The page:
Before you start leaping about and cheering that I’m going to give you a free pass to skip your practice when you feel too busy, or too tired, or too lazy to get up an hour earlier than you really need to in order to get your practice in, read on.

There are not many of these days. The days that I’m talking about are days when our lives demand all of our time, energy and awareness. In my life, the days that I simply can’t get on my mat are so rare that they’re memorable. Here is a sampling of such days from the last six months:

I’ve learned from these days that, while it’s almost always a better day when I practice, there are days when life is better because I don’t.

Which is why I decided to leave my mat at home when we left for a family vacation in Iceland. This highly anticipated trip was a celebration of our son’s graduation from high school. Even more important (at least from my perspective), it was to be a chance for us to spend time together after a particularly hectic spring and before our son heads off to college.

After some (OK, a lot of ) soul searching, I decided that to set my alarm to get up early and practice each day would hamper my ability to enjoy this extraordinary adventure and precious time with my family. I didn’t want to go to bed earlier than everyone else. I didn’t want to miss out on family breakfasts. I didn’t want to steal an hour or two away from the fun of each day. I didn’t want to be falling asleep in the car. I wanted to squeeze every moment out of this trip, to see every single sight, to say “yes” to every crazy idea my kids had while we were there, to be able leap into every activity with all of my energy and enthusiasm at the ready.

And I did. It was the trip of a lifetime.

According to many of his longtime students, but especially Tim Miller, who is quoted here, the founder of Ashtanga yoga (the kind of yoga I practice and teach), Sri K. Pattabhi Jois, “was very clear that one’s yoga practice is not meant to consume one’s life, but rather to support all the other facets of one’s life.” It can be easy to lose sight of this when you’re deeply invested in a practice that is designed to be done 6 days a week. It can be easy to lose sight of this when you’re hard at work on a particular posture. Or when you’re feeling great changes in your body. Or when you’re healing from an injury. Or … or … or.

But it is critical that we remember these wise words. Yoga is simply not about “jumping around on a mat” (to quote my teacher, David Keil). Sure, all that jumping around is fun and feels good and creates strong, limber bodies that we love. But these are by-products of yoga. All that jumping around is designed to teach us to be still – inside and out. To be able to give our all to whatever life brings our way – one thing at a time. To be able to listen – to the stirrings of our own hearts, but also to those we share life with. To be able to get perspective on the events of our days. To be able to create space from the storms of thoughts and emotions that can otherwise overwhelm us. To better live as the people we want to be – honest, centered, caring, generous people.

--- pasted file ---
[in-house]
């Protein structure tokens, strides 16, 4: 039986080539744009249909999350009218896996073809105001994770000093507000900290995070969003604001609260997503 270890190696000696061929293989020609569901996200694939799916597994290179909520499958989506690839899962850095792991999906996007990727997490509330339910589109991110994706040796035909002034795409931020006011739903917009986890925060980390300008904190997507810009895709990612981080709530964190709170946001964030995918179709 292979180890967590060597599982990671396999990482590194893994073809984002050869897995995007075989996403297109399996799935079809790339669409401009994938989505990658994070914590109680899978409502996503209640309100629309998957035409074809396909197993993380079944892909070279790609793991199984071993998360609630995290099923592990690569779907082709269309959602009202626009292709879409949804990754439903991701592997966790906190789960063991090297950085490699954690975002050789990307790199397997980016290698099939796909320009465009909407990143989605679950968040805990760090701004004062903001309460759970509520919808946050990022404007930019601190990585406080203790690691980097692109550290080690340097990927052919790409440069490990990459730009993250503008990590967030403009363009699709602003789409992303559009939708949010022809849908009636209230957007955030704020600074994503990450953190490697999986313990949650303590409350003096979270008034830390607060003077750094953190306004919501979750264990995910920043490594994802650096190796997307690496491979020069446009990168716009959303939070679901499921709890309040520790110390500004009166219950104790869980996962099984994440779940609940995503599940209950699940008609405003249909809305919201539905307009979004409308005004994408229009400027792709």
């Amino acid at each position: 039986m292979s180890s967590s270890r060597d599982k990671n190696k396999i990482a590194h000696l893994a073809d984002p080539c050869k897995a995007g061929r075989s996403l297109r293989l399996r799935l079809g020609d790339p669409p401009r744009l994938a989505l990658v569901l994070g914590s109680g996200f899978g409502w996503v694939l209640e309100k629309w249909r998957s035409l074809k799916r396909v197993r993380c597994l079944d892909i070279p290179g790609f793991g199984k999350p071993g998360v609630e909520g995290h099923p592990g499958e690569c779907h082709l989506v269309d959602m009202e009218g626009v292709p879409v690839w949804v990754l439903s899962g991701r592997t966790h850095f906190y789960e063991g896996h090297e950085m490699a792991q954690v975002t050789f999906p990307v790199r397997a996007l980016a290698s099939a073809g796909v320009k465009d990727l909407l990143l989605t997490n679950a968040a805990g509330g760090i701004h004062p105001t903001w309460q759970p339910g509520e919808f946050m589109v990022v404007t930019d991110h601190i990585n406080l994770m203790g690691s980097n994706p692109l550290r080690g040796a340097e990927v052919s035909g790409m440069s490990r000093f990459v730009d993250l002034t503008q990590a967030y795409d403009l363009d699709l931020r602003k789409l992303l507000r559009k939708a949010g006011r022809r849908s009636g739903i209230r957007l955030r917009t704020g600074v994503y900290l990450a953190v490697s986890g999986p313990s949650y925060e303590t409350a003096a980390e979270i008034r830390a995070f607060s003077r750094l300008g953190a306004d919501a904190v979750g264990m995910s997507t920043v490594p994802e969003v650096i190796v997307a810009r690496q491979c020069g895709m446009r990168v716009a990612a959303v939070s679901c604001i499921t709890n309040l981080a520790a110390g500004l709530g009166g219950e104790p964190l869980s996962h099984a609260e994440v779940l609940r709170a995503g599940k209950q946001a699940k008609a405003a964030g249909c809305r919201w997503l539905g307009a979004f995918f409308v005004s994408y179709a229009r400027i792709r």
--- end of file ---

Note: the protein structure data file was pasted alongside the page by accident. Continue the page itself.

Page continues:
By choosing life over my practice for a week, I didn’t stop practicing yoga. I just shifted the focus of my practice to these greater goals. And it worked. I was able to stay in the moment throughout our trip – wholly enjoying whatever we were seeing or doing. I had the energy to keep up with my three teens and then some! (I climbed a couple of peaks that they sat out!) I gave my family my all for the week and they gave the same right back to me.

Looking back, the same is true of the other practice-free days that I mentioned. To have tried to squeeze my practice into any of those days would have added stress, depleted my energy and stolen my attention from what is really important – the non-yoga parts of my life. On days like these, to sacrifice my practice isn’t actually a sacrifice at all. Indeed it is a choice I can readily make knowing that my steady, regular practice has given me the ability to better give of myself to the ones I love in times of stress or times of fun. Which, when I stop to think it through, is exactly why I’ve maintained my daily practice for all these years.

Namaste,
Amy